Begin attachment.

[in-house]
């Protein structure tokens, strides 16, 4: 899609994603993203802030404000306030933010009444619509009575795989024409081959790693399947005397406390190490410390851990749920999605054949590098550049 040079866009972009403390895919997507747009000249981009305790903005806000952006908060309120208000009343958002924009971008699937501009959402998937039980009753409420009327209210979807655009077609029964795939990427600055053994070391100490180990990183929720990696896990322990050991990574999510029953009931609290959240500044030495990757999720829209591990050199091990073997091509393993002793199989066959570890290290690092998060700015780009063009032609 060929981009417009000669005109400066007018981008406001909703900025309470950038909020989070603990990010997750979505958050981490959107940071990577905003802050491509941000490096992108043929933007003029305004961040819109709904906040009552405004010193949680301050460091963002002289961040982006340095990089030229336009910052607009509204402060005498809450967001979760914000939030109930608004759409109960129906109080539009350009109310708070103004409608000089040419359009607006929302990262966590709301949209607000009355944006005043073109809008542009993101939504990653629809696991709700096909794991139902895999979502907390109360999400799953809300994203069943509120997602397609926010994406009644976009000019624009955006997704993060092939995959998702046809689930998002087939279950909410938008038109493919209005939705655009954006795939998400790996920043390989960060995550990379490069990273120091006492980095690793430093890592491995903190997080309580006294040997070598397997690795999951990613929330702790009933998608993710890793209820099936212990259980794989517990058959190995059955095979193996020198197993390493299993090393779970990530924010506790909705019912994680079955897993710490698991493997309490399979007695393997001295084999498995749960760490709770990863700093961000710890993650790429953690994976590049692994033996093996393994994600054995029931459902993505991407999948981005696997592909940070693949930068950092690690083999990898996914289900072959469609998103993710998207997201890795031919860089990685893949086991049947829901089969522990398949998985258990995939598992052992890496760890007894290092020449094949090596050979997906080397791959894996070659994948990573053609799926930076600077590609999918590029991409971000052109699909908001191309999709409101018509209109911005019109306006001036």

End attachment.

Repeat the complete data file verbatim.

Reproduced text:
[in-house]
């Protein structure tokens, strides 16, 4: 899609994603993203802030404000306030933010009444619509009575795989024409081959790693399947005397406390190490410390851990749920999605054949590098550049 040079866009972009403390895919997507747009000249981009305790903005806000952006908060309120208000009343958002924009971008699937501009959402998937039980009753409420009327209210979807655009077609029964795939990427600055053994070391100490180990990183929720990696896990322990050991990574999510029953009931609290959240500044030495990757999720829209591990050199091990073997091509393993002793199989066959570890290290690092998060700015780009063009032609 060929981009417009000669005109400066007018981008406001909703900025309470950038909020989070603990990010997750979505958050981490959107940071990577905003802050491509941000490096992108043929933007003029305004961040819109709904906040009552405004010193949680301050460091963002002289961040982006340095990089030229336009910052607009509204402060005498809450967001979760914000939030109930608004759409109960129906109080539009350009109310708070103004409608000089040419359009607006929302990262966590709301949209607000009355944006005043073109809008542009993101939504990653629809696991709700096909794991139902895999979502907390109360999400799953809300994203069943509120997602397609926010994406009644976009000019624009955006997704993060092939995959998702046809689930998002087939279950909410938008038109493919209005939705655009954006795939998400790996920043390989960060995550990379490069990273120091006492980095690793430093890592491995903190997080309580006294040997070598397997690795999951990613929330702790009933998608993710890793209820099936212990259980794989517990058959190995059955095979193996020198197993390493299993090393779970990530924010506790909705019912994680079955897993710490698991493997309490399979007695393997001295084999498995749960760490709770990863700093961000710890993650790429953690994976590049692994033996093996393994994600054995029931459902993505991407999948981005696997592909940070693949930068950092690690083999990898996914289900072959469609998103993710998207997201890795031919860089990685893949086991049947829901089969522990398949998985258990995939598992052992890496760890007894290092020449094949090596050979997906080397791959894996070659994948990573053609799926930076600077590609999918590029991409971000052109699909908001191309999709409101018509209109911005019109306006001036």